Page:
Review: Sourdough

Lois Clary spends her days writing code for cutting-edge robot arms at General Dexterity, a super-hip San Francisco startup, and her nights passed out on the couch in her minuscule apartment. For sustenance, she relies mostly on slippery nutritive gel, until the day she finds a mysterious takeout menu stuck to her front door. Intrigued by the bold font and simple choices (spicy soup, spicy sandwich or a double-spicy combo of both), Lois calls in--and her life will never be the same.

Plagued by constant stress-related indigestion and loneliness, Lois finds antidotes for both in her new (spicy) diet and in the two brothers who run the restaurant out of their apartment. Beo, who answers the phone and cooks, and Chaiman, who delivers her orders, become Lois's lifelines, but must leave the country suddenly because of visa issues. The brothers give Lois an unexpected parting gift: their sourdough starter, tucked into a pottery crock, and a CD of melancholy music to keep it company. Lois has never baked bread in her life, but she begins feeding the starter and experimenting with loaves, and before long, she has a standing order at her workplace cafeteria and a lopsided brick oven in her backyard. Robin Sloan takes readers on a wildly geeky, flour-dusted ride through the strange hierarchies of the Bay Area food and techie communities in his second novel, Sourdough.

Sloan applies the same incisive humor and wit that leavened his first novel, Mr. Penumbra's 24-Hour Bookstore, to the hyper-competitive world of artisan restaurants and farmers markets. When Lois is turned down for a spot at the coveted Ferry Building market, she gets invited to a new (literal) underground one on an island in the bay. Although she's thrilled to have a place to sell her wares, Lois is vaguely troubled by some of the "experimental" food being sold at the market, plus she's not sure exactly who--or what--is behind it all. Meanwhile, life as a code monkey is becoming less and less appealing, as the sourdough starter (and the baking) becomes more demanding. Unsure of her ability to keep up with either one, Lois begins sending SOS e-mails to Beo in Berlin, while using a bright blue General Dexterity robot arm to help increase her sourdough production. The plot bubbles along like Lois's sourdough starter, and the results, in and out of the oven, are surprising.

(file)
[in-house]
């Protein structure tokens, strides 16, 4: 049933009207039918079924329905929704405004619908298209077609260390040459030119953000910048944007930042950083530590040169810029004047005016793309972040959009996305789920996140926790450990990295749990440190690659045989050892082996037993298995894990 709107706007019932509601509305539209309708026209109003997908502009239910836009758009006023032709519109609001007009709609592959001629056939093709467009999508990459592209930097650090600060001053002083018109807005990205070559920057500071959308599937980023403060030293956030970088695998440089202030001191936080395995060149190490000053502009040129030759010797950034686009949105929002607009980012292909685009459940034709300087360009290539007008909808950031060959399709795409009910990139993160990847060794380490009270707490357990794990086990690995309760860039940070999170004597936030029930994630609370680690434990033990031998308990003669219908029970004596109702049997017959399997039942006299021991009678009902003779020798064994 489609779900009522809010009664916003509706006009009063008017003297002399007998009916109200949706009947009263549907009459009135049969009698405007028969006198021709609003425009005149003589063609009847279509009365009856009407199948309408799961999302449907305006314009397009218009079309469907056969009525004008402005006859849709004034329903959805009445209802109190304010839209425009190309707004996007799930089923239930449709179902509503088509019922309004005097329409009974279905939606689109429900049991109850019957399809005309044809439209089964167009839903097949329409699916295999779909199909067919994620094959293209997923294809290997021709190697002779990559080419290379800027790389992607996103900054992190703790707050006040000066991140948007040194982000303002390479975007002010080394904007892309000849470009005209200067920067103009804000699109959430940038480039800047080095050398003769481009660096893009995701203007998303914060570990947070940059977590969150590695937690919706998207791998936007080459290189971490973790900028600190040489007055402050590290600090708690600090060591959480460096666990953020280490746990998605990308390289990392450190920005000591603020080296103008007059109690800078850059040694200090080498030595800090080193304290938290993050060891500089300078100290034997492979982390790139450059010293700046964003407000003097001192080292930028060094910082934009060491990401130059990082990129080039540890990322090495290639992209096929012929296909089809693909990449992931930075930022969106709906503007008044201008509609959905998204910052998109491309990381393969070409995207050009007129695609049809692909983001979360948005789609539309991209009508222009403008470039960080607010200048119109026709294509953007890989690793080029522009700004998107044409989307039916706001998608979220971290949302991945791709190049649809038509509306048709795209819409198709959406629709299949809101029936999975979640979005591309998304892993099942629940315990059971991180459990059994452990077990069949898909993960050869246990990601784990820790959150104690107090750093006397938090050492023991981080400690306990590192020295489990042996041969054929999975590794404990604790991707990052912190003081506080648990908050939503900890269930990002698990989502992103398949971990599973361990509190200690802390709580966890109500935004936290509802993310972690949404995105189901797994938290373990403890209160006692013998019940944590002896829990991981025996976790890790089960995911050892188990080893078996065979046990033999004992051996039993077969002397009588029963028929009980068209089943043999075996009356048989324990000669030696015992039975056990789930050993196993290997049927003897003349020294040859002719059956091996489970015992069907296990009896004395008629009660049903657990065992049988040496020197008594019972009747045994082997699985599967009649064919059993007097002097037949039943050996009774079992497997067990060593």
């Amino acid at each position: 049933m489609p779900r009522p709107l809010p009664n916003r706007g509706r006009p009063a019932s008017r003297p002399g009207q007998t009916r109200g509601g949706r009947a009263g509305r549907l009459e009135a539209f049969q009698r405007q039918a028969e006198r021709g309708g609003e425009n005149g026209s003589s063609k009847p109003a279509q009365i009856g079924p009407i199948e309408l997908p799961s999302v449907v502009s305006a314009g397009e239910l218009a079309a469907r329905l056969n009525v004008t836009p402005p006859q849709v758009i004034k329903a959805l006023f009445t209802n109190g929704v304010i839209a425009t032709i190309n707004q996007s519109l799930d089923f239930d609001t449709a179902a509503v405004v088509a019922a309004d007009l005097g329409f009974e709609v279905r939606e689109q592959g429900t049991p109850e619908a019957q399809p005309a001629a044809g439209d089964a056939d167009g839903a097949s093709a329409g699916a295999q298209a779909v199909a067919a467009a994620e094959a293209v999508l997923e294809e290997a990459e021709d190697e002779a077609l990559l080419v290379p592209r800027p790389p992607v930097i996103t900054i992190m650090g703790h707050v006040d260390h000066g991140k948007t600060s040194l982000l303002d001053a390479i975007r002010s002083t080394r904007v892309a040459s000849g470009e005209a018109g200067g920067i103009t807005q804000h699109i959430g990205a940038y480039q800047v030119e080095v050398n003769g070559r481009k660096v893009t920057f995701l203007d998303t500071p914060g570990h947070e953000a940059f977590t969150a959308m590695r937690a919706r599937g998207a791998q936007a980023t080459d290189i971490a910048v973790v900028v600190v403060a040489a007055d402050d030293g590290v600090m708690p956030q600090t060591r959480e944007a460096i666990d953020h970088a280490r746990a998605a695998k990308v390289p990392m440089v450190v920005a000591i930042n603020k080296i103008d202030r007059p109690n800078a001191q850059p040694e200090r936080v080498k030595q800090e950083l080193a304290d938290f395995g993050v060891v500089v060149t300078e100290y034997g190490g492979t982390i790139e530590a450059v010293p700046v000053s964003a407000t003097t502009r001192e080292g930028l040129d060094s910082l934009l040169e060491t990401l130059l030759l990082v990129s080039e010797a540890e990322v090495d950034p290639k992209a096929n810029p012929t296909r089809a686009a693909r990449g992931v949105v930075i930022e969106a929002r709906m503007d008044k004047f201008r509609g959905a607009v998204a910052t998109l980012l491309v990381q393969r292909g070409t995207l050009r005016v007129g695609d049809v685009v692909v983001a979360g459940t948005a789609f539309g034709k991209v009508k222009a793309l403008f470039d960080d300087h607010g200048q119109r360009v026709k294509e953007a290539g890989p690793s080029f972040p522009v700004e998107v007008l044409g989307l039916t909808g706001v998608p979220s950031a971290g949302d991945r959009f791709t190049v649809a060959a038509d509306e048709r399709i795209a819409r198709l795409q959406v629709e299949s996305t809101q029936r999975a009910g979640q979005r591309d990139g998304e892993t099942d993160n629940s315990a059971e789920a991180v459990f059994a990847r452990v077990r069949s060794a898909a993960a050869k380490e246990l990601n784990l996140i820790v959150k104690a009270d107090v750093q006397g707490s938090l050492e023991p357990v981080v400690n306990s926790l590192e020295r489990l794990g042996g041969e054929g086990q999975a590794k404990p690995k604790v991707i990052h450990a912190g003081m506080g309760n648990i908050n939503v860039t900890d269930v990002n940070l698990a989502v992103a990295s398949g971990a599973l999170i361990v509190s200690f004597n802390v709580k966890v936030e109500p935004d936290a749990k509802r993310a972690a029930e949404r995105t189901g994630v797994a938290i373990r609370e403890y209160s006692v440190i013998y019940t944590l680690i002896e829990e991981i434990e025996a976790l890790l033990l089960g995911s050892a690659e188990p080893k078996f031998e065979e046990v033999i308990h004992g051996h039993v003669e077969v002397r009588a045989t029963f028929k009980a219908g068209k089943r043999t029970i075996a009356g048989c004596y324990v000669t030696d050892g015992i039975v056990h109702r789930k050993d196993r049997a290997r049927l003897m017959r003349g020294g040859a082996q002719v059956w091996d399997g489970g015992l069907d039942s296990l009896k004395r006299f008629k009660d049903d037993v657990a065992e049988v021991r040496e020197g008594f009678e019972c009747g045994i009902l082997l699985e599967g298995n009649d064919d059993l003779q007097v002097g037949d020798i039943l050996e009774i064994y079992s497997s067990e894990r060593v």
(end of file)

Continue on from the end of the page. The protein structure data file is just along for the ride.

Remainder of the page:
Mixing equal parts snark and heart with a dash of charm and a sprinkling of mystery, Sloan has concocted a winning story that--like its namesake bread--carries a satisfying tang. --Katie Noah Gibson, blogger at Cakes, Tea and Dreams

Shelf Talker: Robin Sloan's second novel is a wild, geeky, flour-dusted ride through the oddball food and techie communities of San Francisco.

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